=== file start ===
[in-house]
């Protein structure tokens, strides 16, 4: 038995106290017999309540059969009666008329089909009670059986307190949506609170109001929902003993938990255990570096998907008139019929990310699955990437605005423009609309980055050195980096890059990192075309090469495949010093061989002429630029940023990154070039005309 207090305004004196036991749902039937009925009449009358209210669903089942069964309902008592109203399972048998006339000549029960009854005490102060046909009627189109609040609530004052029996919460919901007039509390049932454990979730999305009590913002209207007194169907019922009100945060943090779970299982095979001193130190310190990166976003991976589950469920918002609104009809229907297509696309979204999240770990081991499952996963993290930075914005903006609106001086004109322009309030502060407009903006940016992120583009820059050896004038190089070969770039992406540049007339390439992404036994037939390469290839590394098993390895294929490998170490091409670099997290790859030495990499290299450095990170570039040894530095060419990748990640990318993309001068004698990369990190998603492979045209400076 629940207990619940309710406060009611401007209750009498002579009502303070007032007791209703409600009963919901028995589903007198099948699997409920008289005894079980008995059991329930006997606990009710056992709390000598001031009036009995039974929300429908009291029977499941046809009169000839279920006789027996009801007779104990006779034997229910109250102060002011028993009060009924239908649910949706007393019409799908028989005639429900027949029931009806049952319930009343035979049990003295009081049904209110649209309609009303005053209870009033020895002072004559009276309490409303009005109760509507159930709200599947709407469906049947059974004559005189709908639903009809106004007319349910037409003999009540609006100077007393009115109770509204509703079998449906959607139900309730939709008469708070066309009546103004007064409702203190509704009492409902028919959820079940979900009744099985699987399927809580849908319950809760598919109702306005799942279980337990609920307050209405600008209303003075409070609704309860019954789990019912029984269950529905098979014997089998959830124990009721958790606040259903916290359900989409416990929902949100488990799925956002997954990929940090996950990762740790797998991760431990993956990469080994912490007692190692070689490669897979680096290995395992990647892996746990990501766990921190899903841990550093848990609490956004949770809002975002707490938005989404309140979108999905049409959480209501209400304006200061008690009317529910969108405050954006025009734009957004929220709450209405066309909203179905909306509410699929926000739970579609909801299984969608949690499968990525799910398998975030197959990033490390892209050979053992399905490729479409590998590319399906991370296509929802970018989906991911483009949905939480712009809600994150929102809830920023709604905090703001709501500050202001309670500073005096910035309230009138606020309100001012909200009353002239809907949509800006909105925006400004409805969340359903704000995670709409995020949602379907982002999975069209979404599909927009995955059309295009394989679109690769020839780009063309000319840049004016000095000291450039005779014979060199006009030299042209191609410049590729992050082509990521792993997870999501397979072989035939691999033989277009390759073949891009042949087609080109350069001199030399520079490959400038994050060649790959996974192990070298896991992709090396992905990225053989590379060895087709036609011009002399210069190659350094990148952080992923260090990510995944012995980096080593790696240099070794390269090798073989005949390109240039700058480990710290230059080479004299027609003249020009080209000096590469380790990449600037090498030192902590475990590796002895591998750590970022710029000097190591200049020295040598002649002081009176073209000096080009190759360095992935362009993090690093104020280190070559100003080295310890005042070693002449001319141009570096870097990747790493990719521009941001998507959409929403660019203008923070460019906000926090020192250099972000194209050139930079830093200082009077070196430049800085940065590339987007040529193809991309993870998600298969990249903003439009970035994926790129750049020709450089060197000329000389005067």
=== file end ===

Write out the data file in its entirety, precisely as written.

[in-house]
């Protein structure tokens, strides 16, 4: 038995106290017999309540059969009666008329089909009670059986307190949506609170109001929902003993938990255990570096998907008139019929990310699955990437605005423009609309980055050195980096890059990192075309090469495949010093061989002429630029940023990154070039005309 207090305004004196036991749902039937009925009449009358209210669903089942069964309902008592109203399972048998006339000549029960009854005490102060046909009627189109609040609530004052029996919460919901007039509390049932454990979730999305009590913002209207007194169907019922009100945060943090779970299982095979001193130190310190990166976003991976589950469920918002609104009809229907297509696309979204999240770990081991499952996963993290930075914005903006609106001086004109322009309030502060407009903006940016992120583009820059050896004038190089070969770039992406540049007339390439992404036994037939390469290839590394098993390895294929490998170490091409670099997290790859030495990499290299450095990170570039040894530095060419990748990640990318993309001068004698990369990190998603492979045209400076 629940207990619940309710406060009611401007209750009498002579009502303070007032007791209703409600009963919901028995589903007198099948699997409920008289005894079980008995059991329930006997606990009710056992709390000598001031009036009995039974929300429908009291029977499941046809009169000839279920006789027996009801007779104990006779034997229910109250102060002011028993009060009924239908649910949706007393019409799908028989005639429900027949029931009806049952319930009343035979049990003295009081049904209110649209309609009303005053209870009033020895002072004559009276309490409303009005109760509507159930709200599947709407469906049947059974004559005189709908639903009809106004007319349910037409003999009540609006100077007393009115109770509204509703079998449906959607139900309730939709008469708070066309009546103004007064409702203190509704009492409902028919959820079940979900009744099985699987399927809580849908319950809760598919109702306005799942279980337990609920307050209405600008209303003075409070609704309860019954789990019912029984269950529905098979014997089998959830124990009721958790606040259903916290359900989409416990929902949100488990799925956002997954990929940090996950990762740790797998991760431990993956990469080994912490007692190692070689490669897979680096290995395992990647892996746990990501766990921190899903841990550093848990609490956004949770809002975002707490938005989404309140979108999905049409959480209501209400304006200061008690009317529910969108405050954006025009734009957004929220709450209405066309909203179905909306509410699929926000739970579609909801299984969608949690499968990525799910398998975030197959990033490390892209050979053992399905490729479409590998590319399906991370296509929802970018989906991911483009949905939480712009809600994150929102809830920023709604905090703001709501500050202001309670500073005096910035309230009138606020309100001012909200009353002239809907949509800006909105925006400004409805969340359903704000995670709409995020949602379907982002999975069209979404599909927009995955059309295009394989679109690769020839780009063309000319840049004016000095000291450039005779014979060199006009030299042209191609410049590729992050082509990521792993997870999501397979072989035939691999033989277009390759073949891009042949087609080109350069001199030399520079490959400038994050060649790959996974192990070298896991992709090396992905990225053989590379060895087709036609011009002399210069190659350094990148952080992923260090990510995944012995980096080593790696240099070794390269090798073989005949390109240039700058480990710290230059080479004299027609003249020009080209000096590469380790990449600037090498030192902590475990590796002895591998750590970022710029000097190591200049020295040598002649002081009176073209000096080009190759360095992935362009993090690093104020280190070559100003080295310890005042070693002449001319141009570096870097990747790493990719521009941001998507959409929403660019203008923070460019906000926090020192250099972000194209050139930079830093200082009077070196430049800085940065590339987007040529193809991309993870998600298969990249903003439009970035994926790129750049020709450089060197000329000389005067």